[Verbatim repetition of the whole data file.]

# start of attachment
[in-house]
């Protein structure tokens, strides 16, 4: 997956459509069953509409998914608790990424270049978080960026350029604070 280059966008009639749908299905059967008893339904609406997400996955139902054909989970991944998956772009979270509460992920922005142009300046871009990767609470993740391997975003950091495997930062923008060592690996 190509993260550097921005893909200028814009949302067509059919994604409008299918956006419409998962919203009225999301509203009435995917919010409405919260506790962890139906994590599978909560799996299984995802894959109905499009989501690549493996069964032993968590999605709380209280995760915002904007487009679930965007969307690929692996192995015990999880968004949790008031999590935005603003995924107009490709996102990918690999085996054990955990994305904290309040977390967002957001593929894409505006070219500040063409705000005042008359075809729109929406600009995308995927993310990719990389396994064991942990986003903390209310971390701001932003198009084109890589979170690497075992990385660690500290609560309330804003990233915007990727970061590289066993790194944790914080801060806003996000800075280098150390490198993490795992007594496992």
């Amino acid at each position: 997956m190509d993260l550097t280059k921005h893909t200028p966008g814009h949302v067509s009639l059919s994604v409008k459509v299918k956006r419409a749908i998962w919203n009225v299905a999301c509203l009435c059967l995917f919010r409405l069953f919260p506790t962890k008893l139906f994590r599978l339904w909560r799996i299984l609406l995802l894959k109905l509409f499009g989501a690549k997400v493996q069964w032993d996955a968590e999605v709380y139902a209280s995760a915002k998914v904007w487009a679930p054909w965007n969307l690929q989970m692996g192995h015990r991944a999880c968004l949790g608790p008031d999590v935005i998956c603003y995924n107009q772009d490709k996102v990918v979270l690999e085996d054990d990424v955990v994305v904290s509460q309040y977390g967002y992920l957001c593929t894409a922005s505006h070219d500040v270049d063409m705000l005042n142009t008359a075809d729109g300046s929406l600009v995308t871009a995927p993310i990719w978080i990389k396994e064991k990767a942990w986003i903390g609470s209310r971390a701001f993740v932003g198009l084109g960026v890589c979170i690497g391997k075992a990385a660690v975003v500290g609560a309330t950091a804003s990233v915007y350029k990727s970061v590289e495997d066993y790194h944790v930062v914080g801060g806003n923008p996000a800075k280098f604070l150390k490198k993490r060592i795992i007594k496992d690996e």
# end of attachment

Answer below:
[in-house]
């Protein structure tokens, strides 16, 4: 997956459509069953509409998914608790990424270049978080960026350029604070 280059966008009639749908299905059967008893339904609406997400996955139902054909989970991944998956772009979270509460992920922005142009300046871009990767609470993740391997975003950091495997930062923008060592690996 190509993260550097921005893909200028814009949302067509059919994604409008299918956006419409998962919203009225999301509203009435995917919010409405919260506790962890139906994590599978909560799996299984995802894959109905499009989501690549493996069964032993968590999605709380209280995760915002904007487009679930965007969307690929692996192995015990999880968004949790008031999590935005603003995924107009490709996102990918690999085996054990955990994305904290309040977390967002957001593929894409505006070219500040063409705000005042008359075809729109929406600009995308995927993310990719990389396994064991942990986003903390209310971390701001932003198009084109890589979170690497075992990385660690500290609560309330804003990233915007990727970061590289066993790194944790914080801060806003996000800075280098150390490198993490795992007594496992």
């Amino acid at each position: 997956m190509d993260l550097t280059k921005h893909t200028p966008g814009h949302v067509s009639l059919s994604v409008k459509v299918k956006r419409a749908i998962w919203n009225v299905a999301c509203l009435c059967l995917f919010r409405l069953f919260p506790t962890k008893l139906f994590r599978l339904w909560r799996i299984l609406l995802l894959k109905l509409f499009g989501a690549k997400v493996q069964w032993d996955a968590e999605v709380y139902a209280s995760a915002k998914v904007w487009a679930p054909w965007n969307l690929q989970m692996g192995h015990r991944a999880c968004l949790g608790p008031d999590v935005i998956c603003y995924n107009q772009d490709k996102v990918v979270l690999e085996d054990d990424v955990v994305v904290s509460q309040y977390g967002y992920l957001c593929t894409a922005s505006h070219d500040v270049d063409m705000l005042n142009t008359a075809d729109g300046s929406l600009v995308t871009a995927p993310i990719w978080i990389k396994e064991k990767a942990w986003i903390g609470s209310r971390a701001f993740v932003g198009l084109g960026v890589c979170i690497g391997k075992a990385a660690v975003v500290g609560a309330t950091a804003s990233v915007y350029k990727s970061v590289e495997d066993y790194h944790v930062v914080g801060g806003n923008p996000a800075k280098f604070l150390k490198k993490r060592i795992i007594k496992d690996e």